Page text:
News / Utah / 

AT&T Utah 'Pledge Day' highlights dangers of texting and driving

By Devon Dolan | Posted - Sep. 19, 2012 at 10:39 p.m.


4 photos

Show 1 more video

This archived news story is available only for your personal, non-commercial use. Information in the story may be outdated or superseded by additional information. Reading or replaying the story in its archived form does not constitute a republication of the story.

SALT LAKE CITY — Gov. Gary Herbert asked Utahns Wednesday to put their cellphones down and give up texting while driving. It's part of AT&T's Don't Text and Drive Pledge Day in Utah, but the message may not be loud enough.

We all know texting and driving is dangerous — take the car-versus-bus accident in Roy Wednesday morning for example. A woman smashed her car into a parked school bus because she was trying to use her cellphone. She received minor injuries, but her car suffered severe damage.

Related:

Unfortunately, stories like this aren't enough, even though we all claim to be law-abiding citizens. Look on any busy street in Utah and you'll find all kinds of violations.

And these violators are exactly why a team of professionals spent the day Wednesday working with teenagers at Cottonwood High School. They hope their message will overpower that texting temptation before the teens even get behind the wheel.

Angela Siegfried is the director of learning and performance for Allied insurance. As part of her job, she teaches teens and parents the potential consequences of distracted driving.

"The truth is driving while texting is equivalent to being at a .08 (blood-alcohol level)," Siegfried said.

Did you know?

According to the government website Distraction.gov, in 2010, 3,092 people were killed in crashes involving a distracted driver, and an estimated 416,000 were injured in crashes involving a distracted driver.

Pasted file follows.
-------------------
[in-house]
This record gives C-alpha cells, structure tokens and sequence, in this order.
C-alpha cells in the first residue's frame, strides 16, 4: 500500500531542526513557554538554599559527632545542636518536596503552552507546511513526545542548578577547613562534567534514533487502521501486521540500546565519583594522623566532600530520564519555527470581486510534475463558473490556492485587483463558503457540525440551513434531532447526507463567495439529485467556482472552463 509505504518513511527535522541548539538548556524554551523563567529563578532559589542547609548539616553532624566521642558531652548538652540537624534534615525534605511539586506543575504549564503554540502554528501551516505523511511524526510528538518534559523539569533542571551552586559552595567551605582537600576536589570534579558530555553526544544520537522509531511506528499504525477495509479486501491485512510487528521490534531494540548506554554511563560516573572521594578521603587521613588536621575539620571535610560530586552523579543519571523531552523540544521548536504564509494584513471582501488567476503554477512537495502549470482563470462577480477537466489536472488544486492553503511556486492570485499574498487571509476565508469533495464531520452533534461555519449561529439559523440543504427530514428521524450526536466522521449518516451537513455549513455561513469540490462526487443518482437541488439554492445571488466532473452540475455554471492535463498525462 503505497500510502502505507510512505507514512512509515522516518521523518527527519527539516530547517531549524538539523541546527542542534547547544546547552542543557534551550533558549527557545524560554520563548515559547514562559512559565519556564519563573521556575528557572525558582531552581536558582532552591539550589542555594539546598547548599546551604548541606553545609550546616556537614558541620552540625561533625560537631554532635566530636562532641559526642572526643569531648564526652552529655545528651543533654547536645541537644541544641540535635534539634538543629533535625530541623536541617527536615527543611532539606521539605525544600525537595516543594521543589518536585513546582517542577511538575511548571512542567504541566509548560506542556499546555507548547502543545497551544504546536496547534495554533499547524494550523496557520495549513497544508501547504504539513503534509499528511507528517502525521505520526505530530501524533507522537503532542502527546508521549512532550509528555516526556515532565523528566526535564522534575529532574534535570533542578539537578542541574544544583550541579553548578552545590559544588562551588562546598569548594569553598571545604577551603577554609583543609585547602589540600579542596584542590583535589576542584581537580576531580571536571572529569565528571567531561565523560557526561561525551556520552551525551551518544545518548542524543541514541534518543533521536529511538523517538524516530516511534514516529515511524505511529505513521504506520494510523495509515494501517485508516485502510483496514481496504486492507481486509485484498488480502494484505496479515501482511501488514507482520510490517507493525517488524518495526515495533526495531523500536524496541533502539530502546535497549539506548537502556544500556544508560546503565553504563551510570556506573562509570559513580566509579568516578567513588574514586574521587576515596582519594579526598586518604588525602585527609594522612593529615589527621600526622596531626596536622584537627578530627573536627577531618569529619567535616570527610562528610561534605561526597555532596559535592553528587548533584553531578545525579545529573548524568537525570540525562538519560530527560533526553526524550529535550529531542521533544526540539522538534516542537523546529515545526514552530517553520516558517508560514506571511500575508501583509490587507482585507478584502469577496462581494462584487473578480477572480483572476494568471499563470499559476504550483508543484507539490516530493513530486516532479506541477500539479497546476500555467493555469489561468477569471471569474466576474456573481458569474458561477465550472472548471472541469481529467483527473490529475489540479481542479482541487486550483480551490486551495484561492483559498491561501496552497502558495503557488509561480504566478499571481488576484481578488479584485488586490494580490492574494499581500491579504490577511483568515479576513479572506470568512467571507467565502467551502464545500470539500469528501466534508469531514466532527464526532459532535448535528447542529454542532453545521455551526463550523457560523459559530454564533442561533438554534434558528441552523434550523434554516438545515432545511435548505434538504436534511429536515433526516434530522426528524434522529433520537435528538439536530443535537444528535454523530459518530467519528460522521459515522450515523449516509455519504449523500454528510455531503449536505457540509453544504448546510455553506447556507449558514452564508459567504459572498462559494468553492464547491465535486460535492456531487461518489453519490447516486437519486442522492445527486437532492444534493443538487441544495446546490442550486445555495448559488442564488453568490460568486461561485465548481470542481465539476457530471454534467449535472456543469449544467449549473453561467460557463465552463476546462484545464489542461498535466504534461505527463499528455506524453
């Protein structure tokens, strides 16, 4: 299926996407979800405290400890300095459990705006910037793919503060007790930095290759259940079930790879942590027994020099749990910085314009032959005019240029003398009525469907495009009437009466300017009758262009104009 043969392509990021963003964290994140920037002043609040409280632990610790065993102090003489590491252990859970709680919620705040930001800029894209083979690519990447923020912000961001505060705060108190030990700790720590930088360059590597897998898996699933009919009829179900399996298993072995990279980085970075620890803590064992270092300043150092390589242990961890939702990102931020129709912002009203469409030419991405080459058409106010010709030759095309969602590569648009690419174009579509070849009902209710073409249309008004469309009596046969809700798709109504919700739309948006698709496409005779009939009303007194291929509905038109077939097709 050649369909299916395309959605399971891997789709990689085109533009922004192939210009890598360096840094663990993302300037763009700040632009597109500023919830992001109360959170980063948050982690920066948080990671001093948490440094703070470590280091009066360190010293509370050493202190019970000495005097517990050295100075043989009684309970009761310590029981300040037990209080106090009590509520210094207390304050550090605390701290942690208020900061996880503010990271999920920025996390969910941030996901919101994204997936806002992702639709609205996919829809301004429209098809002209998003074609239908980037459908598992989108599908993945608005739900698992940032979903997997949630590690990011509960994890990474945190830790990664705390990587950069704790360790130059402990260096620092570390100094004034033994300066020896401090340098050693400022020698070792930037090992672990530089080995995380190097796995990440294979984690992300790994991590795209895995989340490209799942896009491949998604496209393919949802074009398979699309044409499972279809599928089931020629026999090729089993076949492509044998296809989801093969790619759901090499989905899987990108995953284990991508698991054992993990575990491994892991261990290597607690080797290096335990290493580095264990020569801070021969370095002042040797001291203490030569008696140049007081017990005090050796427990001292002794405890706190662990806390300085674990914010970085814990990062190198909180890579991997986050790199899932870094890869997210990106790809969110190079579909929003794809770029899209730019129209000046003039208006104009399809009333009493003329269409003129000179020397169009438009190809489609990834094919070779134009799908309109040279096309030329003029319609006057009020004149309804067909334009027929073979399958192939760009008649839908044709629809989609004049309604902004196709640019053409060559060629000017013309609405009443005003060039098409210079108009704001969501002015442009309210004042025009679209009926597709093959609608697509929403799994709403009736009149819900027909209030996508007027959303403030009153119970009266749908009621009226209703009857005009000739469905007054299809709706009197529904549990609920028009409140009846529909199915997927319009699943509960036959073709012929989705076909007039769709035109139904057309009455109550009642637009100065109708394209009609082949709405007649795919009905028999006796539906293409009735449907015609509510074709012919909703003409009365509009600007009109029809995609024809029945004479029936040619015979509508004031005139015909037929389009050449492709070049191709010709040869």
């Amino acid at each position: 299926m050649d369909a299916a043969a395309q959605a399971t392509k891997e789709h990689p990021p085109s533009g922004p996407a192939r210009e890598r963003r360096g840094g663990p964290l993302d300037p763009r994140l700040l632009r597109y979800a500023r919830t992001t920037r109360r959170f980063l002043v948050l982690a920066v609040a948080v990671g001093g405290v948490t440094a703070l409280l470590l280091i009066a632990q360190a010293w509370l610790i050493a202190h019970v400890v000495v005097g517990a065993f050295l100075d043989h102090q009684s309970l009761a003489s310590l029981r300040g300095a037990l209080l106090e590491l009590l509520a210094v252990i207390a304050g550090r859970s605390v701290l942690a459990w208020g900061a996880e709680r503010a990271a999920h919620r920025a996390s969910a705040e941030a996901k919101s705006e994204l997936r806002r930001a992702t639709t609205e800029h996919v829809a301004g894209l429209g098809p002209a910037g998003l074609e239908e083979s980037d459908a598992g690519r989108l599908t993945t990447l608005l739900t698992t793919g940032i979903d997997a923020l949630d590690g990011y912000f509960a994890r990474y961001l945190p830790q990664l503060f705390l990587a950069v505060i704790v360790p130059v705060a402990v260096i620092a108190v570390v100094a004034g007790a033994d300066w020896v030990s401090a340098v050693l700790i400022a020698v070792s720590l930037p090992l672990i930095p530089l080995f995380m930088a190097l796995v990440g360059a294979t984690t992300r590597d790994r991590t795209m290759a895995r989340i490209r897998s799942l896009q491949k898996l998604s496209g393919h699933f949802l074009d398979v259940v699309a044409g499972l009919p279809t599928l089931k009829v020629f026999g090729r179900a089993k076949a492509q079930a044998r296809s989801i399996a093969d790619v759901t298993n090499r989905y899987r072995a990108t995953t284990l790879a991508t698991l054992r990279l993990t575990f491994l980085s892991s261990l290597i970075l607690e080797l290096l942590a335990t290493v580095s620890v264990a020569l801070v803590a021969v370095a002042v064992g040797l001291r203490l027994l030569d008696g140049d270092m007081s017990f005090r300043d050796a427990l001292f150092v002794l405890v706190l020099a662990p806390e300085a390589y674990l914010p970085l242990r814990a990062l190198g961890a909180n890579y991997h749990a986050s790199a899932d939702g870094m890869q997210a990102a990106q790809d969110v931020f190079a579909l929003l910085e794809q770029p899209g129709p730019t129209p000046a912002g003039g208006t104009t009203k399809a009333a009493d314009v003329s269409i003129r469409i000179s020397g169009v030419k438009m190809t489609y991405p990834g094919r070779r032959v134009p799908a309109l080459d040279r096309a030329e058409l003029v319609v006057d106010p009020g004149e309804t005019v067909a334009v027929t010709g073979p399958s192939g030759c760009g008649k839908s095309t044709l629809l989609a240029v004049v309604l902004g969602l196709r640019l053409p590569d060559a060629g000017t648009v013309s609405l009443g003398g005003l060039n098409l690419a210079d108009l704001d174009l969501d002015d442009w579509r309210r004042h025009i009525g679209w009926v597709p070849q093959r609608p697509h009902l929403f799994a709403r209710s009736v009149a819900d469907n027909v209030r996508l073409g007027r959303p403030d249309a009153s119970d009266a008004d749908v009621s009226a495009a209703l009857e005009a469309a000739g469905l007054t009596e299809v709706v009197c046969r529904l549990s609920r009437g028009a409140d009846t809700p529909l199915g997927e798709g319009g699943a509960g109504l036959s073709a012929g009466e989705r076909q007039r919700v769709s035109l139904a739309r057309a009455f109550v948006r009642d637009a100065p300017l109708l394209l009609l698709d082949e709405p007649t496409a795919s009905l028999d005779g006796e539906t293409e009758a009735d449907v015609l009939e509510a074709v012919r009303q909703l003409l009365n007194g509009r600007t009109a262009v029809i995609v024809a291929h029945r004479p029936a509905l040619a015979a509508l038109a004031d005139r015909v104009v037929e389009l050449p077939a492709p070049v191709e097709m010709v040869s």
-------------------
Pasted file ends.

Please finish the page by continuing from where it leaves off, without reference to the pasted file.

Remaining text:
Such distractions include:

  • Texting
  • Using a cellphone or smartphone
  • Eating and drinking
  • Talking to passengers
  • Grooming
  • Reading, including maps
  • Using a navigation system
  • Watching a video
  • Adjusting a radio, CD player, or MP3 player

One method Siegfried uses to get the message across is a driving simulator. It's set up like a routine drive, with deer, cars and pedestrians all passing in front of the driver. The driving student is asked to text while steering the car, and they usually don't make it home safely.

Cottonwood High student Zach Scott said he got the message loud and clear. "Don't test and drive. It doesn't work," he said.

If caught texting and driving, you could face a $750 fine and up to three months in jail. But if you injure someone, you'll be looking at a $10,000 fine and a possible 15 years in prison.

There is a new app available for Blackberry users that acts like a voicemail. If someone sends you a text, a message will be sent back telling them you're driving. With the app, your phone won't make a sound, so you won't be tempted to answer.

Photos

Related Links

Related Stories

Devon Dolan

    SIGN UP FOR THE KSL.COM NEWSLETTER

    Catch up on the top news and features from KSL.com, sent weekly.
    By subscribing, you acknowledge and agree to KSL.com's Terms of Use and Privacy Policy.

    KSL Weather Forecast